October 14th, 2011 / 12:58 pm
Craft Notes & Random

FictionSpeak 2: Dialogue

I was trying to write dialogue the other day. Then I was trying to write about dialogue. There was an article in the Wall Street Journal back in February called “Talk That Walks: How Hemingway’s Dialogue Powers a Story,” by John L’Heureux. I found this article because I had just read “Hills Like White Elephants.” I don’t feel like talking about Hemingway. Though his dialogue is masterful, I really hate his treatment of the girl. I also hate L’Heureux’s treatment of the girl for different reasons, but I like what he says at the conclusion of this article:

“Dialogue suggests what people mean by what they’re saying, even if they themselves aren’t fully aware of it. Sometimes, of course, the most effective dialogue culminates in silence. This is more than irony. It is what characters do to one another.”

Because the writer is god, she knows what her characters mean. I don’t know about that. I like Silence. I’d like to know about un-dialogue please. When I was thinking about dialogue, I started writing this:

What is dialogue but the memory of nothing-ever-said? How many palettes from which to choose? You say this, you dothisthingtome. I say something back, which is worse in my mind than knifing a dying dog. I want to write about a conversation had. A once-had conversation. But it’ll never work. Nothing works but the working, someone said, out of darkness. Nothing but the eventual loss of a thing. Loss of a pain, loss of a memory. Is it or is it not the same face on the coin? The same face before bed beckoning.

I wake up angry. Wanting a fight. Which I’ll never get, which you’ll never give me. Ever-heaver. Ever-body-distiller.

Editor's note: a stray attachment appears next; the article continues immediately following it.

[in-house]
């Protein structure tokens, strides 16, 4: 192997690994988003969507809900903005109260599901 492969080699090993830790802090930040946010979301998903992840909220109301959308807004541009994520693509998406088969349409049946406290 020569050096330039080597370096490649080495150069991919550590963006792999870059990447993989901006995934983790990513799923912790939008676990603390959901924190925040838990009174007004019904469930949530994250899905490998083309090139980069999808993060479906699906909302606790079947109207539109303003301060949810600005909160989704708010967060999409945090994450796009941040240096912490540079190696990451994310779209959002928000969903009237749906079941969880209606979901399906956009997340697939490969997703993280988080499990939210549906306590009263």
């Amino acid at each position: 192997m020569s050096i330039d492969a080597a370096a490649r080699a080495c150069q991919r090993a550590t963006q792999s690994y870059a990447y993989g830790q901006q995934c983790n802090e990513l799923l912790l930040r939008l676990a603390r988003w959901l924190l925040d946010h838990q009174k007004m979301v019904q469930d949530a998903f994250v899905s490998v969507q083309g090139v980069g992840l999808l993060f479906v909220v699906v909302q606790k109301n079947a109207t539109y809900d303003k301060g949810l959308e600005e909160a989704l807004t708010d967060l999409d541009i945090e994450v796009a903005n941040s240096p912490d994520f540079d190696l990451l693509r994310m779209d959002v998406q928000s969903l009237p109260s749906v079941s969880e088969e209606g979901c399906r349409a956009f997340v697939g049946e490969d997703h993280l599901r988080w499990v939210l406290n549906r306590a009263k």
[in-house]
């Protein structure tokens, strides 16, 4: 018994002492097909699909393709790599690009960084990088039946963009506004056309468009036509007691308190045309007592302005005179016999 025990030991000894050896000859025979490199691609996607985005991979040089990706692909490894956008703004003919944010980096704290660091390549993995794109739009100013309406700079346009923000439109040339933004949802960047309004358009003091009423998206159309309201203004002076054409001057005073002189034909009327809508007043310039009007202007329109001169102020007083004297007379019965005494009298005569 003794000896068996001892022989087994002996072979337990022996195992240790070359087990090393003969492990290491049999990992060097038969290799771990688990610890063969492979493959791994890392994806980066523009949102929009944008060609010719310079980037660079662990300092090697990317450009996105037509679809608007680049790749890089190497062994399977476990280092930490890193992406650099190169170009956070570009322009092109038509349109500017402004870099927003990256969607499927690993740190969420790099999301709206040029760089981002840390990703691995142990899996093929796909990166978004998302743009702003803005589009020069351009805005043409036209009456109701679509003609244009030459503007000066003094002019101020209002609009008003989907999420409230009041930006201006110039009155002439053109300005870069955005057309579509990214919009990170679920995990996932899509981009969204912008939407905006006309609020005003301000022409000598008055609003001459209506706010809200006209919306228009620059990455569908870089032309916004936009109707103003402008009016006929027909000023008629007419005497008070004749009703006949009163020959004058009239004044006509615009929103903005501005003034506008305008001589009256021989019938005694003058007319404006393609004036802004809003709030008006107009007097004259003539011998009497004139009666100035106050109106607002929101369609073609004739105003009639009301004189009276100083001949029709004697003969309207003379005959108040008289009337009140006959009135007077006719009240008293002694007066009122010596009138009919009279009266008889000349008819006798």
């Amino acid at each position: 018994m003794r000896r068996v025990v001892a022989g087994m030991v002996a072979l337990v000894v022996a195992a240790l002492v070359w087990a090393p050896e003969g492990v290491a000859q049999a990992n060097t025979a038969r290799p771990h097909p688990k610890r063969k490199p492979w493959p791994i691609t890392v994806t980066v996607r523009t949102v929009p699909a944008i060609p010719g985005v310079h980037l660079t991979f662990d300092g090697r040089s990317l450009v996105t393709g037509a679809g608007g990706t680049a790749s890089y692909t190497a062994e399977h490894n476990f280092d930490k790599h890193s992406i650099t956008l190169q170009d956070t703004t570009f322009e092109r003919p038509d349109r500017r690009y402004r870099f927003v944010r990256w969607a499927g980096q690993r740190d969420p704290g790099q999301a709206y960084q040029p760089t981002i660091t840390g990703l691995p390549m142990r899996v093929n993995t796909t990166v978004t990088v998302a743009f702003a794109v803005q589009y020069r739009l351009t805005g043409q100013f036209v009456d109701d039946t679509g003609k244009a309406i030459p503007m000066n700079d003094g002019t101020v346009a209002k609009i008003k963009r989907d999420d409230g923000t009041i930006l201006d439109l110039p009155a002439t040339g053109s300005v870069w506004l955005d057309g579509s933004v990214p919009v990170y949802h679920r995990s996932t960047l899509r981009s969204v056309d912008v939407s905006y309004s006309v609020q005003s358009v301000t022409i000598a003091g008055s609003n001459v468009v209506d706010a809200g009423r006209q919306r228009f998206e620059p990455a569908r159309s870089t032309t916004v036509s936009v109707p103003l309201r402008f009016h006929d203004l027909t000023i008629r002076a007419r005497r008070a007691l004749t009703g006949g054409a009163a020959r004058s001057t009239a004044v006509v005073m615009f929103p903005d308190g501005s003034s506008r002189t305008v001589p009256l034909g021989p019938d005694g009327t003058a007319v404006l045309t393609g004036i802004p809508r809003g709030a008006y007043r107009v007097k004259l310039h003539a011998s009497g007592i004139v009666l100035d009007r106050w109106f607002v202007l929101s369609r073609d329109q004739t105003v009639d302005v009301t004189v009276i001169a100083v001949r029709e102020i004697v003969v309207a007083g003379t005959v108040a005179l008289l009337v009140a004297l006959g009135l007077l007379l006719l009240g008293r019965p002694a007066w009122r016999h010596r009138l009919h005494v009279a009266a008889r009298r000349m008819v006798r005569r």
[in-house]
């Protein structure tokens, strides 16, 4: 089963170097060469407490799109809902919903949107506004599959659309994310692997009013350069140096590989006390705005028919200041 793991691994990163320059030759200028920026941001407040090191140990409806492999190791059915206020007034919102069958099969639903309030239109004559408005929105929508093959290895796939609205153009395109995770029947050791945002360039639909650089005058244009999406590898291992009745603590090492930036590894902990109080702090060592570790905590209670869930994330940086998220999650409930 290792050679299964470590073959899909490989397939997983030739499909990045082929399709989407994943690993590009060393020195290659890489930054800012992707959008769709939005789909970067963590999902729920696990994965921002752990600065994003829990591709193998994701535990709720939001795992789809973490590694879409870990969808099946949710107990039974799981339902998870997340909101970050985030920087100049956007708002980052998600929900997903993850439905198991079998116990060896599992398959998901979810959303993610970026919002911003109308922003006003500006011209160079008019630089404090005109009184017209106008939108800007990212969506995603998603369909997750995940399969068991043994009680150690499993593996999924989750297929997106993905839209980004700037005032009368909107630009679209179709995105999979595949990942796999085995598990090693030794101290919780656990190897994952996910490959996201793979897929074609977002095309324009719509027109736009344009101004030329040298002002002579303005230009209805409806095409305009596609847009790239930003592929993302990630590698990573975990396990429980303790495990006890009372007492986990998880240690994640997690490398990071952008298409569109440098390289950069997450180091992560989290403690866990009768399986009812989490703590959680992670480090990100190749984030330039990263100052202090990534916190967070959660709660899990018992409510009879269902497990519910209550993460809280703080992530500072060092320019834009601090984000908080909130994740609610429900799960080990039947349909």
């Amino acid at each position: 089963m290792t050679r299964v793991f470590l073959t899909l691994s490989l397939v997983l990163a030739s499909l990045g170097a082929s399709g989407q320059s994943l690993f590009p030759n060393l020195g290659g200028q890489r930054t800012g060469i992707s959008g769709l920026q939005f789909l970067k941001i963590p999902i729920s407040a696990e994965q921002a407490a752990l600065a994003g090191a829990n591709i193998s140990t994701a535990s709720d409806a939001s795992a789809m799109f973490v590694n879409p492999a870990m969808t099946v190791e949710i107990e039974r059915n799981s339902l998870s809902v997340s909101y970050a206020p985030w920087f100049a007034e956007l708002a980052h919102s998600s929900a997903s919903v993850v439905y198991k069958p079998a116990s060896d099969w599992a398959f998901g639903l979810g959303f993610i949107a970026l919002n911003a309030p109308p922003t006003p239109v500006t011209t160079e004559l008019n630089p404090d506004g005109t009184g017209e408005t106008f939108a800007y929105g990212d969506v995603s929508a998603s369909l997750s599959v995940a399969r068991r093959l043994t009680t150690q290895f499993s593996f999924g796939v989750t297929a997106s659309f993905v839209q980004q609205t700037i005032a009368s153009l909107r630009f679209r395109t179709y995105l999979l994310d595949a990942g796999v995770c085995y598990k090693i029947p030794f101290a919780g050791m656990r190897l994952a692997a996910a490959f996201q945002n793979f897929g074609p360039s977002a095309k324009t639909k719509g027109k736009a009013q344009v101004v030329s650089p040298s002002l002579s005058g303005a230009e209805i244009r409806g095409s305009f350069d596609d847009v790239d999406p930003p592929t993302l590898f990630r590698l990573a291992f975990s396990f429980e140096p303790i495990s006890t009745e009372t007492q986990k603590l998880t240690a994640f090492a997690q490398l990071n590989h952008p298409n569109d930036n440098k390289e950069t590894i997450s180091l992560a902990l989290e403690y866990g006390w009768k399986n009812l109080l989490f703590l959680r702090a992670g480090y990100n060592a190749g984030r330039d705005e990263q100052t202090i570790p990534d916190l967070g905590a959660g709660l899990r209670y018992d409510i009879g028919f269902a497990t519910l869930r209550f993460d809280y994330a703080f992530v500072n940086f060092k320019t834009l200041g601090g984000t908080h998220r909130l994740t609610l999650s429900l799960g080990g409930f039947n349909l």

Dialogue is a thing we do in stories. Or a thing smug people do in offices with bright lights.

“Let’s have a dialogue about this.”

“Fuck you.”

And then the piece turned into something else entirely. I was trying to teach freshman writing students about dialogue a few weeks ago, and I gave them a bunch of revision checklists. I asked questions of them like, “Is the dialogue natural? Does your dialogue portray personality? Is your dialogue interesting? [what does that mean?] In class, we’d read “Hills Like White Elephants” aloud. We talked about mystery, about saying, not saying, about how things are said. I didn’t teach these kids a goddamn thing, though a few of them caught on.

My question is this. I don’t want dialogue. I want not-dialogue. What are the best books that make minimal but insanely good use of dialogue?

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  1. Benjamin Grislic

      Waiting for Godot. I mean that both ironically and not. Beckett’s dialogue is minimal, though not in a quantified way. And during all the banter, there is a feeling of non-communication and “not-dialogue” that doesn’t ever go away.

  2. Mr. Ian M. Belcurry

      The dialogue in “Stoner” is very minimal, but when it happens is so effective. Everyone loves “Stoner” though. The dialogue doesn’t go back and forth, just states how things are between Stoner/parents, stoner/teacher, stoner/wife, stoner/ asshole head of department, stoner/mistress, stoner/daughter (little and older), stoner/good friend. They just state what is, and never question each the other.

  3. Sarah Malone

      I’ve been re-reading Nadine Gordimer’s The Pickup which largely subsumes dialogue into the strong narrator’s voice, both typographically (no quotation marks) and with minor characters not even identified by name. Dialogue becomes texture, opening space in the page, blurring narrator, character thought and voice:

      She laid a slack hand on his smooth throat and marveled, to him: To hear silence. We never do.

      To him this was not silence, this lullaby of distant traffic she took for it! Silence is desolation: the desert.

      Round the village?

      Everywhere. As soon as you walk some steps, some few yards from your house.

      Your house?

      Of course.

      And you used to go and play there, with your friends?

      No, no—not out there, never. In the street.

      What’d you play—football? What were the games, oh, when you weren’t learning about the guts of cars!

      Then they can laugh at the imposter mechanic […]

      The effect (for me) is an incredible momentum, the sense of a wider rush and swell that the characters are borne along on.

  4. lorian long